Ed doesn’t want any deserts at the barbeque, declaring he is ‘stuffed’. It was way back in the 1970s that I silenced a London restaurant by declining desert with those words. It was gently explained to me that I was saying a bodily orifice was full of something other than food – I am still not entirely sure which orifice and what filling. Is this an Americanism that has become acceptable over here in the years since? I would like to know.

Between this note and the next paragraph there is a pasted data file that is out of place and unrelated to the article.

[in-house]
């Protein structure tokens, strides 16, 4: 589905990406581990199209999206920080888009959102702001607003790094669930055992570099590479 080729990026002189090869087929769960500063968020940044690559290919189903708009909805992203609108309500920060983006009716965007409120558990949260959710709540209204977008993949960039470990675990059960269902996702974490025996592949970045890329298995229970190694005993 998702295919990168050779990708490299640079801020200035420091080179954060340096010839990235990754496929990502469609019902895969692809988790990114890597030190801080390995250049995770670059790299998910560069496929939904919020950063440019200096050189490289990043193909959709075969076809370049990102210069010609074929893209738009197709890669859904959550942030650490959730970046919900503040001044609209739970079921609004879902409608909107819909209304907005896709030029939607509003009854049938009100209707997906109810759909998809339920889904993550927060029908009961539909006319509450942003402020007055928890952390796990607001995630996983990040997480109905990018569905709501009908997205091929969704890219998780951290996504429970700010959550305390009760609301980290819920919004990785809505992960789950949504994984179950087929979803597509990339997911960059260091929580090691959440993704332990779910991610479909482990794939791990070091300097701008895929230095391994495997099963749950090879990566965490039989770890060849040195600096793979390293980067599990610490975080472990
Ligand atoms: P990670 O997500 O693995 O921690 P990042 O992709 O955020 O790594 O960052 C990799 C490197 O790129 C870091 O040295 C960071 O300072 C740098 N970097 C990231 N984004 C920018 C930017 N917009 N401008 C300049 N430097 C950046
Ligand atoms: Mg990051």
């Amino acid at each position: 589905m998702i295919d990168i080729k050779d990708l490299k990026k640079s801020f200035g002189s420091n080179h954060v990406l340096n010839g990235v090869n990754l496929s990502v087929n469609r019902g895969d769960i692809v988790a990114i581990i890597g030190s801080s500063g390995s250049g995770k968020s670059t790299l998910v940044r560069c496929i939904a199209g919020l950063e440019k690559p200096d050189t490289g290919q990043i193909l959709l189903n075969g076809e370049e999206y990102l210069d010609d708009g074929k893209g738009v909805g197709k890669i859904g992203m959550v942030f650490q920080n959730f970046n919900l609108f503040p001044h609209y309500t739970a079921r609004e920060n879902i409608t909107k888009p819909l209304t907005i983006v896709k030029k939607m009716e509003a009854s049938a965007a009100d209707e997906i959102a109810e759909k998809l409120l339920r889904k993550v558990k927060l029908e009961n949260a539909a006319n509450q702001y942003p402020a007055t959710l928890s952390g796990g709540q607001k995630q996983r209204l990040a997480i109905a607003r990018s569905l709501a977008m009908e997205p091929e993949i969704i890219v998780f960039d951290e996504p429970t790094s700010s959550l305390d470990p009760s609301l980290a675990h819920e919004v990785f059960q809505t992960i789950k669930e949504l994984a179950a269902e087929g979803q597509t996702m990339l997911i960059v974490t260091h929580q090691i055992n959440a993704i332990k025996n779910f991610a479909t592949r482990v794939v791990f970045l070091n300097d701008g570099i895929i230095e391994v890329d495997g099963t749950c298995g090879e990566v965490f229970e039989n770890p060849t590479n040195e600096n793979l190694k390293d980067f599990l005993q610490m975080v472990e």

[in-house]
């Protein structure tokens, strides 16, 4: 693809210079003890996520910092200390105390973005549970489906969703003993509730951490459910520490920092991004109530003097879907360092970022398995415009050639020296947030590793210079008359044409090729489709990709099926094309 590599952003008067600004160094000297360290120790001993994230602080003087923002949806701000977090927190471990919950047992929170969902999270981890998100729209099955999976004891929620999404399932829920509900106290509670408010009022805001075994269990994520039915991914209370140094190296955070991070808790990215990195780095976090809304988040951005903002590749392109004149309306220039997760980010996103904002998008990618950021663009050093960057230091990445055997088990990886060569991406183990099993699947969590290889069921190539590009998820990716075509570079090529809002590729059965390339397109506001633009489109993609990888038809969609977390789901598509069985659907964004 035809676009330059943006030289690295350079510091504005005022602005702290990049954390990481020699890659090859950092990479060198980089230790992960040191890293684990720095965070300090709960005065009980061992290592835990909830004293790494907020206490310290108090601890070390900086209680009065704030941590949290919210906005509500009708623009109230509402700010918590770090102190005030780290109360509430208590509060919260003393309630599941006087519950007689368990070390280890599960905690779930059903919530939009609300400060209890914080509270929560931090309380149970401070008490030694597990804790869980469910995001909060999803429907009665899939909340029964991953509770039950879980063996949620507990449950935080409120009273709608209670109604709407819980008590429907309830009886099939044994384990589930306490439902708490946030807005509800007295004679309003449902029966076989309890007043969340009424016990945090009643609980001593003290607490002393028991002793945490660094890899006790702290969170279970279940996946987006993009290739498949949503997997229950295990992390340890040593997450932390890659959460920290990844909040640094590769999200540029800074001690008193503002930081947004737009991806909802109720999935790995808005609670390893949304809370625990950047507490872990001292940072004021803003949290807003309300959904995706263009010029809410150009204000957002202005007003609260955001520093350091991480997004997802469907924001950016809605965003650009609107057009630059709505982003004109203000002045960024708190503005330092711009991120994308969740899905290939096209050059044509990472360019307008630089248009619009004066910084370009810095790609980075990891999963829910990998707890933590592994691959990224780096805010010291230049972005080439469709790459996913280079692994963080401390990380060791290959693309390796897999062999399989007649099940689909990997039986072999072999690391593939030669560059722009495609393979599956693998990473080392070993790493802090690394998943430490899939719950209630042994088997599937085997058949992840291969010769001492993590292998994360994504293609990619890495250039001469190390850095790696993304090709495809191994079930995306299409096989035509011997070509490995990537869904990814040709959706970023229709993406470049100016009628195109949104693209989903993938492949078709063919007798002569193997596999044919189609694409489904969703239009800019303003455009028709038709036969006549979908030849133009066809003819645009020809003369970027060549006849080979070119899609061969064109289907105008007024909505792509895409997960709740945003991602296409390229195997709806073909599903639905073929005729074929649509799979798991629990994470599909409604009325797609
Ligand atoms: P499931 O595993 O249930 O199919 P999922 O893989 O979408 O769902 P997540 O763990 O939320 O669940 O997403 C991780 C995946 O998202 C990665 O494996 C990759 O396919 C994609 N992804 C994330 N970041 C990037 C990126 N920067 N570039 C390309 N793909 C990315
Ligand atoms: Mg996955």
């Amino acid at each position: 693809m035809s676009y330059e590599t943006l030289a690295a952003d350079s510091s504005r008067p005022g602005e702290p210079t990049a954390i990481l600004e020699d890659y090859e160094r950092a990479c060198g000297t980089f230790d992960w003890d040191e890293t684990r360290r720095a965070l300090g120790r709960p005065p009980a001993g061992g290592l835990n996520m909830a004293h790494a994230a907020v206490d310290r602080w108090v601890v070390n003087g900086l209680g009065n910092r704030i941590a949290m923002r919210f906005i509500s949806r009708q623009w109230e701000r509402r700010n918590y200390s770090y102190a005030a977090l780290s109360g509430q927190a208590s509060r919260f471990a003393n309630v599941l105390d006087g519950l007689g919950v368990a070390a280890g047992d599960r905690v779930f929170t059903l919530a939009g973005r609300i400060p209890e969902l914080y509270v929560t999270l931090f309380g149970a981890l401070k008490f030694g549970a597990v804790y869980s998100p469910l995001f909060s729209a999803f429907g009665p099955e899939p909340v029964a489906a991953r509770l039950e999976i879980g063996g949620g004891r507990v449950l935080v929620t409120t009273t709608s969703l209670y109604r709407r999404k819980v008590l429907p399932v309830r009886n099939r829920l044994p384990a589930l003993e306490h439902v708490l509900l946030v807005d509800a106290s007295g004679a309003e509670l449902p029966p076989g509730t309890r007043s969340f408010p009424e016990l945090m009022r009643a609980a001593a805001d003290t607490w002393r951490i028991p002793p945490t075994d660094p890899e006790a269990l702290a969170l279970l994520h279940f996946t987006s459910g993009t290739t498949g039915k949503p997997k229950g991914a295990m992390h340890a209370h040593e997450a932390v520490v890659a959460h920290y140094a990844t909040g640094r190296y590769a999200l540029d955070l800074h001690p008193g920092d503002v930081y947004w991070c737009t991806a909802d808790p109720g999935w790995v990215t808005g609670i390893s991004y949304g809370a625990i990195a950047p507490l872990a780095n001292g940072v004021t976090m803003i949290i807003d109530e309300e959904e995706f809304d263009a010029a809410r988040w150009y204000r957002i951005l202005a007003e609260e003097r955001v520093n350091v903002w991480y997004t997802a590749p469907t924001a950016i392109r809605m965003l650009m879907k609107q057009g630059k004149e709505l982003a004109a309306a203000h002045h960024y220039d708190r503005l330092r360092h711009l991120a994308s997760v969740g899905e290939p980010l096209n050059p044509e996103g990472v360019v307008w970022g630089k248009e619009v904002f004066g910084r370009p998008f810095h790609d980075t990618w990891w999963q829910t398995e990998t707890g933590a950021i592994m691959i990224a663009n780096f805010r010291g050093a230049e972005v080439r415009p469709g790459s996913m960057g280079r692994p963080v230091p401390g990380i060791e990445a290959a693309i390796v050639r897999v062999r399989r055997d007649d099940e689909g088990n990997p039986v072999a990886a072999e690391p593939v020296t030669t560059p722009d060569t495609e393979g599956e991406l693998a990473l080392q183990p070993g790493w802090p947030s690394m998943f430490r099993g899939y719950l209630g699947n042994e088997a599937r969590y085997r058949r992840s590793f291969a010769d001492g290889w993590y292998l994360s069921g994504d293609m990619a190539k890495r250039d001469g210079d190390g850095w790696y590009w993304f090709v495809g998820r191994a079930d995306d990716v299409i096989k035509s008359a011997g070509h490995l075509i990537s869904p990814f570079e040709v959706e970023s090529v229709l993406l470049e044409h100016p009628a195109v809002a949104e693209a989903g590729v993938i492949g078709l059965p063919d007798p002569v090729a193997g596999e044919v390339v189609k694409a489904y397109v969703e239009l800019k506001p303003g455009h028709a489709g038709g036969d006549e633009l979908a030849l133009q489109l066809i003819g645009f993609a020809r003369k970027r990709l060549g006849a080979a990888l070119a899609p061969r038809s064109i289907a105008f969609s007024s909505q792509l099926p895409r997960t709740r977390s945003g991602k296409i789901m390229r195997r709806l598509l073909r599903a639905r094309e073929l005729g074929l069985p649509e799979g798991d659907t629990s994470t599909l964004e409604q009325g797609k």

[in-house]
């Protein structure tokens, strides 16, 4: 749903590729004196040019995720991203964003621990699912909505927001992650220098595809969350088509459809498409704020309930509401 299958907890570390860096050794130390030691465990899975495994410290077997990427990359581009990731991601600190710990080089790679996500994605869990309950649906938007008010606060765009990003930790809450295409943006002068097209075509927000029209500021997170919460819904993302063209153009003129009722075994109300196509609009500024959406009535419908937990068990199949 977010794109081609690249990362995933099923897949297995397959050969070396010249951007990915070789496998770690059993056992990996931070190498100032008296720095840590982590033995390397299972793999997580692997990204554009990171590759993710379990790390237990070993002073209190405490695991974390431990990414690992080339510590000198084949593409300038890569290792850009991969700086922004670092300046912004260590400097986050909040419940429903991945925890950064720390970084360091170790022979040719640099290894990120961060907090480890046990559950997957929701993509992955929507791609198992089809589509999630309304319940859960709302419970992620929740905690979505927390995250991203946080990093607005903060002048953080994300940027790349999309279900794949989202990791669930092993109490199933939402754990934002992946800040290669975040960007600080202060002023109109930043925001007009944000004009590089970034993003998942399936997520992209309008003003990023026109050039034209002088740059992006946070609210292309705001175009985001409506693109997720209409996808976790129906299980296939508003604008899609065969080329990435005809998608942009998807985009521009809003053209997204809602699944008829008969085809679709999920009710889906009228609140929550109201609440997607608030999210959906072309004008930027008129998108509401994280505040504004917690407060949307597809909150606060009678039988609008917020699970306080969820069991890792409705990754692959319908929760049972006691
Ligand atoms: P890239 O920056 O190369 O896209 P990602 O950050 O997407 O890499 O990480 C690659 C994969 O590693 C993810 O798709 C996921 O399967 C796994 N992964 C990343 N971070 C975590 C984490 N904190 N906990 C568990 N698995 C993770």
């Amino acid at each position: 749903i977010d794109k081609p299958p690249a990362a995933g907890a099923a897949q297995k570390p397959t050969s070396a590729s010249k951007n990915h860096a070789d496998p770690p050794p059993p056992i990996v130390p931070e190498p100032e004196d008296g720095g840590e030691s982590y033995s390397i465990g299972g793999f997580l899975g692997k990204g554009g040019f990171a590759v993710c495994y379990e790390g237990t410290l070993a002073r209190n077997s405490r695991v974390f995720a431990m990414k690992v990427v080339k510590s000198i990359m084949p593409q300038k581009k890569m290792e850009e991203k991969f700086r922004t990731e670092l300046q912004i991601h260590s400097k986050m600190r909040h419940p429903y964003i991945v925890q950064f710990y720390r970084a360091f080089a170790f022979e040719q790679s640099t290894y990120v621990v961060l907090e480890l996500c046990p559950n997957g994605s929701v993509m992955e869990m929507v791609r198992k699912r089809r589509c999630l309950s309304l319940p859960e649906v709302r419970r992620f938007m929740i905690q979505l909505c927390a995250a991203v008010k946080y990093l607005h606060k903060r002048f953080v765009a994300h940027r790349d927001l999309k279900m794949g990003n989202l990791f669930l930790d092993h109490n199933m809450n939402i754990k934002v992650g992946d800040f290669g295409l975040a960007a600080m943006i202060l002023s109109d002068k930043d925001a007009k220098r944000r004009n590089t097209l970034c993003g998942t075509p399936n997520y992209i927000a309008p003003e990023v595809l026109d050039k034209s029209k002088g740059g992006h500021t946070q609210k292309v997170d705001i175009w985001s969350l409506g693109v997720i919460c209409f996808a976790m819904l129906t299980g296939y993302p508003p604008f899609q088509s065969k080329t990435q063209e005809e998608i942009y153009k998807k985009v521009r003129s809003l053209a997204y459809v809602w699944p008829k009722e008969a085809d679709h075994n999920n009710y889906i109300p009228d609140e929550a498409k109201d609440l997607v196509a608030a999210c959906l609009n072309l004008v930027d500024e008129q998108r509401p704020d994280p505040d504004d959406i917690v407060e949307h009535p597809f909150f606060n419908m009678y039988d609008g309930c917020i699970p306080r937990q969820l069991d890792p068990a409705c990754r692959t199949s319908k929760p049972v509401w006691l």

Only just seen this quesion, FF. So, on the one hand, a blokey bloke saying “I gave her a good stuffing” would be understood to be talking about filling something other than her mouth with something other than food. On the other hand, in the context Ed said it about himself, everyone would know what he meant.
I would count it as being on the ‘slightly uncouth’ end of the scale, like saying ruddy hell – not rude enough to be kept off the Archers, but not polite enough to be said in company of, for example, by disapproving mother-in-law.
Thanks for your reply, Purple Pumpkin. That’s me, slightly uncouth. If the expression is another americanism that has invaded the english language, it is not entirely my fault. I deny sole responsibility for the grey squirrel and trick-or-treating as well.